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It's Deja Vu All Over Again: Plaintiff's Lawyers and the Evolution of Tort Law and Practice in Texas

Authors: Stephen Daniels, Joanne Martin

This project is examining the effects of tort reform on plaintiffs’ lawyers’ practices in Texas. Recognizing that these lawyers are the gatekeepers of the civil justice system and that one  goal of tort reform is to make certain kinds of cases financially unattractive, the research seeks to understand the effects of such reforms on access to the rights and remedies the law provides. It builds on earlier research on Texas plaintiffs’ lawyers conducted by Daniels and Martin and relies upon surveys of and in-depth interviews with Texas plaintiffs’ lawyers.

The current research utilizes a survey instrument that in significant part mirrors the questionnaire used in Daniels and Martin’s earlier research. This allows for comparisons across time in Texas. The survey was updated to capture the most recent legislative activity in Texas and the changes in the rules regarding referral fees. Along with the survey, 51 in-depth interviews with Texas lawyers were conducted (in addition to the 100 interviews done as a part of the earlier research), 21 of which were re-interviews with lawyers previously interviewed as a part of the earlier research. In addition, the project includes analyses of data from a unique survey done by the State Bar of Texas on case referral practices among Texas lawyers. In conjunction with the earlier project, the broad temporal scope of this research permits an examination of changes in plaintiff’s practices and the legal environment in which they work over a 15 year period. All data collection has been completed, and Daniels and Martin are currently at work on a book manuscript that combines the results of both projects.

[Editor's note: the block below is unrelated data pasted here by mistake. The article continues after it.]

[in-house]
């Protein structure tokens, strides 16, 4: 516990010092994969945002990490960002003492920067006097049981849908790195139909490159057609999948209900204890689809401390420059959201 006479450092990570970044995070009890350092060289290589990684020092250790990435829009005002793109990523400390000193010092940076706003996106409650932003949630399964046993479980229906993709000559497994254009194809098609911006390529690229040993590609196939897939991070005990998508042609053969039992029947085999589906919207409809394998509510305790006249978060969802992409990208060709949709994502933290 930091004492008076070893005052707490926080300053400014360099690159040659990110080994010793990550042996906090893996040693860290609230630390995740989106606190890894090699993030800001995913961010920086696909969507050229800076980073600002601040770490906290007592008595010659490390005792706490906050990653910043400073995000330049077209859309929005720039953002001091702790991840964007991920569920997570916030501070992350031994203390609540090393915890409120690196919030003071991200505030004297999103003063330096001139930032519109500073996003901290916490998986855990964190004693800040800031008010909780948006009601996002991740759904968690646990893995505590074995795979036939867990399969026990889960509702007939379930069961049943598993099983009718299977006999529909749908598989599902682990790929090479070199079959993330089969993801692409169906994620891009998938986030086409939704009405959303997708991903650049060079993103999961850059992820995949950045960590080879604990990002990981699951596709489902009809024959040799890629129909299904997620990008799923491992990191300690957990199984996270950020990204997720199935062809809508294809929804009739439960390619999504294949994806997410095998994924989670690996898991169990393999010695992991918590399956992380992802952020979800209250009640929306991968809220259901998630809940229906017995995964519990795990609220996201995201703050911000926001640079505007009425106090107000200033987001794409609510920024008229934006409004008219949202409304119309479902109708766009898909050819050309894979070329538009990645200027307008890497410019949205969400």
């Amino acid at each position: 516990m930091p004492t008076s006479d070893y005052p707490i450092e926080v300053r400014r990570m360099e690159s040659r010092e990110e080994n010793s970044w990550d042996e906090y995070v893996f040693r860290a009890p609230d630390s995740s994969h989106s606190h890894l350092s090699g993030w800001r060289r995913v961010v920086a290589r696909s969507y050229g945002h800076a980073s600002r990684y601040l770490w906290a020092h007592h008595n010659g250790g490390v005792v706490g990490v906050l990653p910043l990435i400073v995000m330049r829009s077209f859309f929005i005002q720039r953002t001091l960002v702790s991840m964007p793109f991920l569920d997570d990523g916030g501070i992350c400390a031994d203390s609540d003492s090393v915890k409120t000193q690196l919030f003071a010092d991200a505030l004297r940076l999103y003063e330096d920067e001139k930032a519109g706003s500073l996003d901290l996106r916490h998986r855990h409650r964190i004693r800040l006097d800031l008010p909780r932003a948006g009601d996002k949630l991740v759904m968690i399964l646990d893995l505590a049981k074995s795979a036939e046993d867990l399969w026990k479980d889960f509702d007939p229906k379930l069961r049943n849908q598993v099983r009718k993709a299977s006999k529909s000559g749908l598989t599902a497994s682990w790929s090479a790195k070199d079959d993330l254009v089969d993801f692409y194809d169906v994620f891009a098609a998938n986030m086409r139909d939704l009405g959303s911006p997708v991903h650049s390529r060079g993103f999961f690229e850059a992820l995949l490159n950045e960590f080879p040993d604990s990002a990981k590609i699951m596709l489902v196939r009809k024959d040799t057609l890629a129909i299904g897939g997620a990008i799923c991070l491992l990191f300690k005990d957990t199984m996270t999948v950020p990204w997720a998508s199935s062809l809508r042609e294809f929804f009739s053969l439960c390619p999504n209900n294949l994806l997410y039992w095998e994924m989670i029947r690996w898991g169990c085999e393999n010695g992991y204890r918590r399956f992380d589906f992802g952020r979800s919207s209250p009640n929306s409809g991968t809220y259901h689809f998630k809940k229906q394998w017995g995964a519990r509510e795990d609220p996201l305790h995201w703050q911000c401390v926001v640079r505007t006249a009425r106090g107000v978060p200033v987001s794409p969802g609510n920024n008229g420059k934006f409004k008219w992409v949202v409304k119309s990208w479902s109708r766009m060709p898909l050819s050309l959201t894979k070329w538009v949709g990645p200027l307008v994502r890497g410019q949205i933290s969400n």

Among the findings to date is a shift in lawyers’ practices away from medical malpractice cases in light of a $250,000 cap placed on non-economic damage awards by the 2003 reforms. Most dramatically, few, if any, plaintiffs’ lawyers are now taking medical malpractice or nursing home cases involving the elderly or malpractice cases involving women who are at home raising their children. The lack of substantial economic damages and the expenses involved in adequately preparing such cases coupled with the cap on non-economic damages make the cases financially problematic for lawyers working on a contingency fee basis. One lawyer went so far as to claim that the cap “essentially closed the courthouse door to the negligence that would kill a child, a housewife or an elderly person … unless it’s drop-dead negligence that you can prosecute with one or two experts, that’s just not a case that I think in Texas right now is a viable case.”


Summaries and findings

Video: Daniels on Tort Reform and Access to Justice
Mar 25, 2015
'The Juice Simply Isn't Worth the Squeeze in Those Cases Anymore:' Damage Caps, 'Hidden Victims,' and the Declining Interest in Medical Malpractice Cases
Mar 12, 2009

All summaries and findings »

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